Hoteliers are operating under a new normal as the post-COVID world looks to be long term. Here’s how procedures are changing.
While we all try to navigate what life after COVID-19 means for the hospitality industry, one thing is for sure: Standard operating procedures will change to ensure that returning employees and guests will be safe.
Across the industry, brands, management companies and associations are rolling out new initiatives focused on cleanliness. This week, in an attempt to standardize sanitation procedures, the American Hotel & Lodging Association introduced “Safe Stay,” focused on enhanced hotel cleaning practices, social interactions, and workplace protocols to meet new health and safety challenges.
With all these changes coming down the pike, we thought it would be helpful to catch up with two women who have boots on the ground: Pam Prentice, GM of the 87-room Holiday Inn Express-Medical District in Springfield, Missouri, and Andrea Ortquist, GM of the 107-room La Quinta Inn & Suites in Bentonville, Arkansas.
Prentice and Ortquist discuss a range of topics, from how the front desk, cleaning and check-in, check-out procedures will evolve.
Front Desk Duties
Both Prentice and Ortquist have put measures in place at the front desk to ensure social distancing is being practiced and cleanliness is the No. 1 concern.
“We keep hand sanitizer out for the guests, as well as the employees,” Prentice said, adding that she has also created a special “check-off” list that front desk employees are expected to complete as each guest leaves to ensure proper sanitization.
“We’re trying to get a special routine in place, so it becomes second nature to everybody to know, ‘Hey, I need to wipe this down, a guest just walked away,’” she explained.
Ortquist said her property, the La Quinta Inn & Suites in Bentonville, Arkansas, has installed glass screens between the front desk and the guests.
“But really, the biggest thing for us is communicating to our guests the need for that social distancing,” Ortquist added.
As far as masks go, both Prentice and Ortquist said that their employees are being asked to wear masks, but at this time it will not be a requirement for guests.
Much of what’s changing from a cleanliness standpoint is being driven by the brands, Prentice and Ortquist agreed.
But nothing’s really “changing” per se, according to Ortquist.
“A lot of the standards that we are following are standards we had to follow previous to this outbreak,” Ortquist said. Right now, it’s about the consistency of those cleaning procedures and how many times her team is sanitizing the “hot spots” like elevator buttons and door handles.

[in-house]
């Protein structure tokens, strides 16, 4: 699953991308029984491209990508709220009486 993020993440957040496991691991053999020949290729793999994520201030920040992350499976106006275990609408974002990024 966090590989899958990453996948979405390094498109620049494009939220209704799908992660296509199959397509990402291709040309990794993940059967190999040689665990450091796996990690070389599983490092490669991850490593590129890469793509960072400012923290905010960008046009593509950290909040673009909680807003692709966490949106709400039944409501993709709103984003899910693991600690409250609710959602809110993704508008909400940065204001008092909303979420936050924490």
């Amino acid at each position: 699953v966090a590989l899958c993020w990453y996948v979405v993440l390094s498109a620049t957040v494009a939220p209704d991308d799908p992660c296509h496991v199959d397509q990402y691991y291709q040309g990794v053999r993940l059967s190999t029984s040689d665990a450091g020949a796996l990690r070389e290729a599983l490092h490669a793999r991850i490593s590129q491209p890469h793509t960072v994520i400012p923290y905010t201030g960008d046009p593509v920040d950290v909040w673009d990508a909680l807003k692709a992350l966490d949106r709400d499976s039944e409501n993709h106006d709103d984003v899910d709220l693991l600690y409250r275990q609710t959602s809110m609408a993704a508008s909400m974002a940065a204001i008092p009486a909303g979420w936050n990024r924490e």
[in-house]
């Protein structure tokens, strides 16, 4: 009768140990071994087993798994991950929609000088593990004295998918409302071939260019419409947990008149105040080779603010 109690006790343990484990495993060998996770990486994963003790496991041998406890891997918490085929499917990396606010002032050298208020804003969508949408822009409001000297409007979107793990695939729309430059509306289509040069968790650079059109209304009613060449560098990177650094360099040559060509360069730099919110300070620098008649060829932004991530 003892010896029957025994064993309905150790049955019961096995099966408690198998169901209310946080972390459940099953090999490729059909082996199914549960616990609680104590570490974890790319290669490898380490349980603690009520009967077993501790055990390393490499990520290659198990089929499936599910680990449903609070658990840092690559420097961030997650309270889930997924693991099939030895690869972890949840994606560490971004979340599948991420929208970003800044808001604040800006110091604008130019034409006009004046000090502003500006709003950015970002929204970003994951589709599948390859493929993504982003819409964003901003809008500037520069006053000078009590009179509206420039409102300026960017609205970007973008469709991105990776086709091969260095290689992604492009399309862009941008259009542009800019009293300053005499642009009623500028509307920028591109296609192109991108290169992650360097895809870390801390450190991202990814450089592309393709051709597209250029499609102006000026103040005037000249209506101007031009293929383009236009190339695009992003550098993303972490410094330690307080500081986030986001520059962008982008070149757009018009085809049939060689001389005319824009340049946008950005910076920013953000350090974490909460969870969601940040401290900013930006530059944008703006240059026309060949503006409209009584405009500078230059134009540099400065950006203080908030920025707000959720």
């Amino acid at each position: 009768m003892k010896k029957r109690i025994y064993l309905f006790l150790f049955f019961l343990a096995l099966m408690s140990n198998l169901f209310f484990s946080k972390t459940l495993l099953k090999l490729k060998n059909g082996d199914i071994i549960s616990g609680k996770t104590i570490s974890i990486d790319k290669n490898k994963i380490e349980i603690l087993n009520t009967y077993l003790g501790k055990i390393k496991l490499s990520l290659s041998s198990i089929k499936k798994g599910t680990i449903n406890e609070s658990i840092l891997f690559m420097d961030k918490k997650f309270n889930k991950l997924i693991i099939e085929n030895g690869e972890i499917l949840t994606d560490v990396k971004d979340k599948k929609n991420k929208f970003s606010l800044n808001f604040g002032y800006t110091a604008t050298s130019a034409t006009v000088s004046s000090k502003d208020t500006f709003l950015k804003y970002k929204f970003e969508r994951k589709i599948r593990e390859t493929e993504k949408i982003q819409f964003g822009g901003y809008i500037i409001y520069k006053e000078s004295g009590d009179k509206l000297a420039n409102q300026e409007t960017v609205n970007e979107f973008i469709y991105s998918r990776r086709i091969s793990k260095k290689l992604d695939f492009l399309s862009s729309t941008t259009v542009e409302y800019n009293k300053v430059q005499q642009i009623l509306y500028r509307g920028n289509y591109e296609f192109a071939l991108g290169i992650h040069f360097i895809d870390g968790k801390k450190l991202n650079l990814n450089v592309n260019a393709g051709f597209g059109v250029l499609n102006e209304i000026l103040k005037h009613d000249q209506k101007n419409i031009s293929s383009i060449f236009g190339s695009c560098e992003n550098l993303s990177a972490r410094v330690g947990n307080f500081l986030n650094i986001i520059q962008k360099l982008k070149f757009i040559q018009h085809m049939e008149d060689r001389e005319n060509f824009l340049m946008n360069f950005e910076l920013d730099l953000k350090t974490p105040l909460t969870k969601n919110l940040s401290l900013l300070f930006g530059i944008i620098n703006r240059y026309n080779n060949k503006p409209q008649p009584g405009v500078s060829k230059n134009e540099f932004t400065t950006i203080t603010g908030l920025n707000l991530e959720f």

Prentice echoed that sentiment, adding that her team has also increased how often they’re hitting those spots with sanitizing products.
One major change happening to housekeeping is the process for “flipping” a room for new guests. Before, when a guest checked out, housekeeping would strip the hotel room, clean it and then turn the room right over, Prentice said.
Now, housekeeping will strip the rooms, clean them the next day and then leave them down for a day (the third day), she added. Both Prentice and Ortquist mentioned the possibility of doing away with stayover housekeeping to eliminate additional points of contact — most guests leave the “Do Not Disturb” sign on their door anyways, they said.
However, both hotels are still offering the service.
“We do ask the guests to not leave any personal items on the beds, we’re not going to be touching any personal items,” Ortquist said. “If you leave your suitcase on the bed, that’s how the bed is going to be when you come back. But it really is a matter of communicating with the guests right now.”
Check Out Changes
Many guests already opt for a contactless check out, but this pandemic is pushing more hotels to implement the technology needed to do so.
Prentice said her property has been “talking about it” for a while now, and this situation may be what gives them the final push. Ortquist agreed that she too could see more guests checking in and checking out through their smartphones.
It’s most important that guests share mostly positive feedback, at least for these two GMs.
“Everything that I’m hearing is people applauding the fact that we are forward thinking, we are taking steps, and we’re doing absolutely everything we can to keep them safe,” Ortquist said.
As far as next steps go, both Prentice and Ortquist are continuing to take guidance from the brands as directed by their management company, Rolling Oaks Hospitality Group.